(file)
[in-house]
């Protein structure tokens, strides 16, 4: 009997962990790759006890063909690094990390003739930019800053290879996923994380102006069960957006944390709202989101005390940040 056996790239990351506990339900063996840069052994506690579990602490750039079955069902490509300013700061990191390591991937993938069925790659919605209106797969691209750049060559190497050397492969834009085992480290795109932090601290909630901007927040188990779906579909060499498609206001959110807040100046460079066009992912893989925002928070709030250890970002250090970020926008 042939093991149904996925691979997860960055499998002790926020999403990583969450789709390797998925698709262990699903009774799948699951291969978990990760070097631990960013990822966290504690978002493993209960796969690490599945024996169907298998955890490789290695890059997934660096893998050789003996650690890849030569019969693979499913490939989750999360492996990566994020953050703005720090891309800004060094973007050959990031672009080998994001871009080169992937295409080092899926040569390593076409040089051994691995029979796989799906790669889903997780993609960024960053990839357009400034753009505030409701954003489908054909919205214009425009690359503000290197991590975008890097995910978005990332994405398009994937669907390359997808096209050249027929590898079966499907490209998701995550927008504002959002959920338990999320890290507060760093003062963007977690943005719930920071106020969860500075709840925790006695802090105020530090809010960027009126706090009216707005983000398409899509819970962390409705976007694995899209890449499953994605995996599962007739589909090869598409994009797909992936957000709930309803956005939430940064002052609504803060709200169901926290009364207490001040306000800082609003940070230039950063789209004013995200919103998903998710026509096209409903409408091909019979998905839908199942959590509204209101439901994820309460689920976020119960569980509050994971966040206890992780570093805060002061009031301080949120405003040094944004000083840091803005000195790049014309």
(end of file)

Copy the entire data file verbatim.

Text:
[in-house]
């Protein structure tokens, strides 16, 4: 009997962990790759006890063909690094990390003739930019800053290879996923994380102006069960957006944390709202989101005390940040 056996790239990351506990339900063996840069052994506690579990602490750039079955069902490509300013700061990191390591991937993938069925790659919605209106797969691209750049060559190497050397492969834009085992480290795109932090601290909630901007927040188990779906579909060499498609206001959110807040100046460079066009992912893989925002928070709030250890970002250090970020926008 042939093991149904996925691979997860960055499998002790926020999403990583969450789709390797998925698709262990699903009774799948699951291969978990990760070097631990960013990822966290504690978002493993209960796969690490599945024996169907298998955890490789290695890059997934660096893998050789003996650690890849030569019969693979499913490939989750999360492996990566994020953050703005720090891309800004060094973007050959990031672009080998994001871009080169992937295409080092899926040569390593076409040089051994691995029979796989799906790669889903997780993609960024960053990839357009400034753009505030409701954003489908054909919205214009425009690359503000290197991590975008890097995910978005990332994405398009994937669907390359997808096209050249027929590898079966499907490209998701995550927008504002959002959920338990999320890290507060760093003062963007977690943005719930920071106020969860500075709840925790006695802090105020530090809010960027009126706090009216707005983000398409899509819970962390409705976007694995899209890449499953994605995996599962007739589909090869598409994009797909992936957000709930309803956005939430940064002052609504803060709200169901926290009364207490001040306000800082609003940070230039950063789209004013995200919103998903998710026509096209409903409408091909019979998905839908199942959590509204209101439901994820309460689920976020119960569980509050994971966040206890992780570093805060002061009031301080949120405003040094944004000083840091803005000195790049014309």